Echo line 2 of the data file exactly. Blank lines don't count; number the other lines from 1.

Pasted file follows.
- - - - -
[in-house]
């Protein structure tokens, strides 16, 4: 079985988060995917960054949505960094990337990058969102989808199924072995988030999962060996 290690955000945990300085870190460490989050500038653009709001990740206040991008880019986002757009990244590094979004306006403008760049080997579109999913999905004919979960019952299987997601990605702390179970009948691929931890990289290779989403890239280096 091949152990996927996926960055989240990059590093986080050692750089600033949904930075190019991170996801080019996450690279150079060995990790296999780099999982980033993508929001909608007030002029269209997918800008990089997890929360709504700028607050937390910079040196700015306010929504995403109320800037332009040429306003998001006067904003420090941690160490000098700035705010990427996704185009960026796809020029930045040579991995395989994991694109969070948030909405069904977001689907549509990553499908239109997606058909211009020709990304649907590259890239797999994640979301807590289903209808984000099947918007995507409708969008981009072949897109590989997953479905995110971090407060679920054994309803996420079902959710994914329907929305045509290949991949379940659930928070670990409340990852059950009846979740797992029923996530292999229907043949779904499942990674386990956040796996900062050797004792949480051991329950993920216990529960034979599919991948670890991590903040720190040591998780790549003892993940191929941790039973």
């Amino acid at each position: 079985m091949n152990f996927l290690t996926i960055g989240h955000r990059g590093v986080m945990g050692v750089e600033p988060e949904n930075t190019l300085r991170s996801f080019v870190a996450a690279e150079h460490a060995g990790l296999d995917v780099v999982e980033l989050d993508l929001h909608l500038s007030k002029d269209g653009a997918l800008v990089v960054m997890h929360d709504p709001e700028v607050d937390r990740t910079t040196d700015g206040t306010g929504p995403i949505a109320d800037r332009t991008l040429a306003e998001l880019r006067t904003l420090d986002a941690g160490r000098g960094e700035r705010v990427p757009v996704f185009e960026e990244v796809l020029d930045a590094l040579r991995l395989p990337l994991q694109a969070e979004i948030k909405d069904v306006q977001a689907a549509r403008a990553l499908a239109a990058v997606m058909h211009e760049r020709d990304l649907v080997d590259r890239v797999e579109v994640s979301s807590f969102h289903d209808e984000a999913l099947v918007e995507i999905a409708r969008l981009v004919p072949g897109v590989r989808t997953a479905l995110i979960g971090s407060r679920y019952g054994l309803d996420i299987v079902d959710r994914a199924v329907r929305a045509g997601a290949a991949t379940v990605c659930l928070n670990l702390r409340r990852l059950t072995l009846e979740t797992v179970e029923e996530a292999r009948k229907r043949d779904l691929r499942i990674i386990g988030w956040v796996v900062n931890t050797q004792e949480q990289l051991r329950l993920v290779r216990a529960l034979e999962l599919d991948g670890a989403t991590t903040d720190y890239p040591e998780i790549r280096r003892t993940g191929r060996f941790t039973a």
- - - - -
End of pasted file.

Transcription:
């Protein structure tokens, strides 16, 4: 079985988060995917960054949505960094990337990058969102989808199924072995988030999962060996 290690955000945990300085870190460490989050500038653009709001990740206040991008880019986002757009990244590094979004306006403008760049080997579109999913999905004919979960019952299987997601990605702390179970009948691929931890990289290779989403890239280096 091949152990996927996926960055989240990059590093986080050692750089600033949904930075190019991170996801080019996450690279150079060995990790296999780099999982980033993508929001909608007030002029269209997918800008990089997890929360709504700028607050937390910079040196700015306010929504995403109320800037332009040429306003998001006067904003420090941690160490000098700035705010990427996704185009960026796809020029930045040579991995395989994991694109969070948030909405069904977001689907549509990553499908239109997606058909211009020709990304649907590259890239797999994640979301807590289903209808984000099947918007995507409708969008981009072949897109590989997953479905995110971090407060679920054994309803996420079902959710994914329907929305045509290949991949379940659930928070670990409340990852059950009846979740797992029923996530292999229907043949779904499942990674386990956040796996900062050797004792949480051991329950993920216990529960034979599919991948670890991590903040720190040591998780790549003892993940191929941790039973």